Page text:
Providers must demonstrate clear career pathways in social care in order to attract people to the sector, leaders in care have said.
The call came from provider CEOs and representative bodies during a panel session at the Future of Care Conference at The King’s Fund in London on Tuesday.
Nicki Bones, CEO of SweetTree Home Care Services said: “We have to give people the vision of a career pathway. I quite often use my own story – I started life as a carer at the age of 16, did my nurse training and now I’m CEO. Within our training academy, we use that story to try to support people to have that vision.
“We really do have to give people a mentor that shows them how they can visualise that career because so many care staff can’t visualise how on earth they can get from A to B.”
Amanda Scott, CEO of Forest Healthcare agreed, adding that providers should be collaborating with the education sector to point young people to towards social care.
“We have just opened up the Kickstart apprenticeship programme. What I decided to do, based on my own nurse training, was to use that for a rotation through the care home, so rather than bringing someone in and immediately directing them towards care, they will spend some time with the maintenance team, the food preparation team and activities, and help these young apprentices to start seeing the whole life of a care home, and I’m really excited about that.
“Providers all believe in connecting with our communities, but I think we probably need to do so with more purpose. So our managers have spent time in primary schools, talking to people what we do, and then also in secondary schools and colleges to really be ambassadors of care.”
Scott has also lobbied for there to be a gerontology branch for nurse training.
She explained: “It is a specialism and I think we should be pointing people towards social care, rather than scooping them up after they have had a negative experience elsewhere. It should be the pathway of choice, rather than the default.”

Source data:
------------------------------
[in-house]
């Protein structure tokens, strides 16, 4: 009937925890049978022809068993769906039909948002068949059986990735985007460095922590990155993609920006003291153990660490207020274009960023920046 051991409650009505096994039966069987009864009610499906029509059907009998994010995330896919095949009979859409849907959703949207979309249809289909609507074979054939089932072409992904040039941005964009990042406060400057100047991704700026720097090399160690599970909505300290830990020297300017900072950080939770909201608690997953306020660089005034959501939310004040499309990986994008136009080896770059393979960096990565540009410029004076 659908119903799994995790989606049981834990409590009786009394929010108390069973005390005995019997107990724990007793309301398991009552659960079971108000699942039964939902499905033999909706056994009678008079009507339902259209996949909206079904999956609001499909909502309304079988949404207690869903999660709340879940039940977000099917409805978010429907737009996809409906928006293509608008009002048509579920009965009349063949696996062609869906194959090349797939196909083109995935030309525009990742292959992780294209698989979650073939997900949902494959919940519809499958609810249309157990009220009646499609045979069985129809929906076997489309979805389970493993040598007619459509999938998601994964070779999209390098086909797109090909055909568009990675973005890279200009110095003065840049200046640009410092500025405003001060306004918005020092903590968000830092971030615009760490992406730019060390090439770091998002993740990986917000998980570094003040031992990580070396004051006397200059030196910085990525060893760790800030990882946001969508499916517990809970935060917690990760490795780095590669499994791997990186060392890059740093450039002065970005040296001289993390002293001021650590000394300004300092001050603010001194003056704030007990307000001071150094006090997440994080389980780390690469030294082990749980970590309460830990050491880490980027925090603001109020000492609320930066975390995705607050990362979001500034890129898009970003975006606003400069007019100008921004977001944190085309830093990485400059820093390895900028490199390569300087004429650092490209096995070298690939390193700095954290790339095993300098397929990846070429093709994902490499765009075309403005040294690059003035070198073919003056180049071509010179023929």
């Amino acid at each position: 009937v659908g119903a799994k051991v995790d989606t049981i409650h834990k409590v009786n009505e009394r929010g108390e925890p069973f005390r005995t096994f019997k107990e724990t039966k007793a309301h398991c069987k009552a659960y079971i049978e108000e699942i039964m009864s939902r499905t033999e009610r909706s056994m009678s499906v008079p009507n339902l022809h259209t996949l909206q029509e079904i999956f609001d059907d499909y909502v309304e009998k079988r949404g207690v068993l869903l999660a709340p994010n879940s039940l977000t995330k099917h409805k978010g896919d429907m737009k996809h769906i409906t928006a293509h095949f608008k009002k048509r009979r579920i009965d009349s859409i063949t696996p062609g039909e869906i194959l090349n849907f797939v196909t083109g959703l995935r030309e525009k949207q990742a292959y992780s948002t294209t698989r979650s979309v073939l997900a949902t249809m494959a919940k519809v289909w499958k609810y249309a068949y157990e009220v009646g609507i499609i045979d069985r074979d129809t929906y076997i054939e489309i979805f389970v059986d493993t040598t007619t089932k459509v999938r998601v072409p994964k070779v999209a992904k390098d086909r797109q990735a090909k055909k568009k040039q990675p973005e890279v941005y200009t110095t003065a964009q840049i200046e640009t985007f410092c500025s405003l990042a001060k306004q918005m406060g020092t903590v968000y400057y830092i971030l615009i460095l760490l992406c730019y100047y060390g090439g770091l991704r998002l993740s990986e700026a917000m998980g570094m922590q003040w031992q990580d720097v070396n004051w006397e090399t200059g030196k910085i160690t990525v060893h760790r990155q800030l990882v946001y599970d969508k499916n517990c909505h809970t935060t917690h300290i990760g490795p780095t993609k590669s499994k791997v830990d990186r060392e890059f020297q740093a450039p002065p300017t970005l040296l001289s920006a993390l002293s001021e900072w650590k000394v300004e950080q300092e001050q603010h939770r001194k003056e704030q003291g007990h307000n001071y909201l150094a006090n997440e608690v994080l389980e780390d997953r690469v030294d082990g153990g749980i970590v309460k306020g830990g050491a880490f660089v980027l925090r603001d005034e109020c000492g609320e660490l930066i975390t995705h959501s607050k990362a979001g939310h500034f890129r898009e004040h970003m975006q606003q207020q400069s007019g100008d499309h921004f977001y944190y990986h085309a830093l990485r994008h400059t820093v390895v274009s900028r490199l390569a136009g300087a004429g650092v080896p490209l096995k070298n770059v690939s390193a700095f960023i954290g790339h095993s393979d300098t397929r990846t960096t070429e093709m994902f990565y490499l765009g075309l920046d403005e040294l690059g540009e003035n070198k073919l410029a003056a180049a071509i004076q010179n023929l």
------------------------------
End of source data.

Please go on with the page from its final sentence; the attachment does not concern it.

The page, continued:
Hallmark Care Homes has also been working with young people to point them towards social care.
Chair Avnish Goyal said: “What we did just before the lockdown was bring secondary school children into care homes for workshops. We saw a huge amount of excitement from the students who never really knew what social care was and they were talking about careers in social care. Once we are out of the pandemic we will resurrect that and go into schools to really promote social care.”
In a separate talk at the Future of Care Conference, Professor Martin Green, CEO of Care England, argued that the government’s social care recruitment campaign didn’t go far enough in promoting careers and the diversity of roles in social care.
He said: “We need to start talking about careers in social care. I want clear skills and competencies frameworks which are aligned to portable qualifications. I was really pleased that the DHSC did their workforce advertising campaign, but what it didn’t do is give us a hint that you can have a brilliant career in social care or an understanding of the diversity of roles.
“I do think we need to think about how we attract people into our sector and really show people that it is one of the few sectors where you can have a career for life.”